Public Perception of Private Information on Search Engines


Tara Whalen
Carrie Gates

Author Addresses: 

Faculty of Computer Science
Dalhousie University
6050 University Ave.
PO Box 15000
Halifax, Nova Scotia, Canada
B3H 4R2



The principal strength of search engines is that they enable people to retrieve information easily. This power, however, represents a threat to privacy. Personal information, such as home addresses and membership in organizations, can be easily retrieved by individuals all over the globe. This has caused widespread concern among citizens and privacy organizations alike. Google has stated that it is not willing to censor information, but wants the internet community to decide whether or not certain types of data should be made public. To help inform this debate, we are conducting a study on public perception of private information available through search engines. In particular, we focus on how people perceive certain types of information, and on its temporal nature. This paper presents the results from a pilot study designed to spark interest in the issues, and to inform the construction of future work in this area.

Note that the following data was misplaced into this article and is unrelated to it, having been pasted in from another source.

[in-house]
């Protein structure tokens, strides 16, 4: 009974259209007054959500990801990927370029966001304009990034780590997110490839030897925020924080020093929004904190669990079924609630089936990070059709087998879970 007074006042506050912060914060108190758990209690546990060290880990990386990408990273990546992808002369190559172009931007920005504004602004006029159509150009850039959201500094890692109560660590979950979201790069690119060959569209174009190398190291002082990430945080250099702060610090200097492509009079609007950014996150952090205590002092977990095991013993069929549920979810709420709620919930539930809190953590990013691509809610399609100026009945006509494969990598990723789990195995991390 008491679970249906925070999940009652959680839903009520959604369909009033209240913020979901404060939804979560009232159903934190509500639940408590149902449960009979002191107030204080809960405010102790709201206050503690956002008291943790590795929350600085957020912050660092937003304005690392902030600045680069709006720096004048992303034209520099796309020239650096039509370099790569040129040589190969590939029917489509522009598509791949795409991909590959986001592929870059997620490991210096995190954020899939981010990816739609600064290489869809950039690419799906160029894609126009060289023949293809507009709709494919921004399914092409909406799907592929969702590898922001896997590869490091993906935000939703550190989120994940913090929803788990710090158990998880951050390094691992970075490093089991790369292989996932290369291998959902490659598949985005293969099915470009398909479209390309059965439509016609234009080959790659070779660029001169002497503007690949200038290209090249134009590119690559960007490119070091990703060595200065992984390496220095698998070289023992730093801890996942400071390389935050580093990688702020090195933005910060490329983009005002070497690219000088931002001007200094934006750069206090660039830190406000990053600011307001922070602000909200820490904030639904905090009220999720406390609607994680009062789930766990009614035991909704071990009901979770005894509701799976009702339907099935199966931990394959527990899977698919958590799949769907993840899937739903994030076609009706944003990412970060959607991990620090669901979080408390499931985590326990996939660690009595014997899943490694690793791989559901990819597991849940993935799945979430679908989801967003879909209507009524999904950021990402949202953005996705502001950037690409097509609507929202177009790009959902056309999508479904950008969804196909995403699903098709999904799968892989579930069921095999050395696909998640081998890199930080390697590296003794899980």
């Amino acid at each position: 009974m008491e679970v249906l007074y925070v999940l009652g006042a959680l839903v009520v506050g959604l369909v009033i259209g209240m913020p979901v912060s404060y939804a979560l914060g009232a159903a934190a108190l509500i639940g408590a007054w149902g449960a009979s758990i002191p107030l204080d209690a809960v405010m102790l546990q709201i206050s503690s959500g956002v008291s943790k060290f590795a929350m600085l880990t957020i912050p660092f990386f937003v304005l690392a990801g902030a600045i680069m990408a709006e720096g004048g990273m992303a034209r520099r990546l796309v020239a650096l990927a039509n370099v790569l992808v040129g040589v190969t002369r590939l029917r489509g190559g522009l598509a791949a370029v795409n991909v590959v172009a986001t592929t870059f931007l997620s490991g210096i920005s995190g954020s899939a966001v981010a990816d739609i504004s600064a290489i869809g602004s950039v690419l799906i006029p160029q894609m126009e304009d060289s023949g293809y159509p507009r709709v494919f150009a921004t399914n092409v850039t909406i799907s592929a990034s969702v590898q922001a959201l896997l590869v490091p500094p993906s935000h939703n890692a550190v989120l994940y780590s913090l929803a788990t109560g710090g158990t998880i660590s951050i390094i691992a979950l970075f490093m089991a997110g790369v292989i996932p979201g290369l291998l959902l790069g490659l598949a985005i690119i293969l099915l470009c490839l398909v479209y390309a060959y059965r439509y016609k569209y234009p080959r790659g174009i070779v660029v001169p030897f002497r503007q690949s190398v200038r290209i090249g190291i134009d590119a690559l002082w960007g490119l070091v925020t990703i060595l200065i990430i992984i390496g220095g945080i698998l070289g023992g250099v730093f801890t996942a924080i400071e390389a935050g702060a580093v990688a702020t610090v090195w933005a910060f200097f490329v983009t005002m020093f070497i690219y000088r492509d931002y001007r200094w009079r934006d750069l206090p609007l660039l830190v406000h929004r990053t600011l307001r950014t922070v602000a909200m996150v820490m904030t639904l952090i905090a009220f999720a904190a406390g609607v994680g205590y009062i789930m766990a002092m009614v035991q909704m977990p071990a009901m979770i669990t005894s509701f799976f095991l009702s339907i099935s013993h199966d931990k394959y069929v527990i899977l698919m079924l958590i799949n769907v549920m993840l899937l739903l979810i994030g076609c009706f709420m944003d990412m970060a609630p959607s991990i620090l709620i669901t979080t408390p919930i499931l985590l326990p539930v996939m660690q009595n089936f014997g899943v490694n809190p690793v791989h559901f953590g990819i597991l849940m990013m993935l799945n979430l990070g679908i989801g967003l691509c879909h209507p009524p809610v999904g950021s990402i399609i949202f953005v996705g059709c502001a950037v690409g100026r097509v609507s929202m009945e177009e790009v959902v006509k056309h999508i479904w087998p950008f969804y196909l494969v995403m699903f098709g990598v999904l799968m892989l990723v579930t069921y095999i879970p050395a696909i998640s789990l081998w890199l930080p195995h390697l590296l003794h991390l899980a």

Tech Report Number: 
Report Date: 
January 25, 2005
PDF icon CS-2005-01.pdf204.56 KB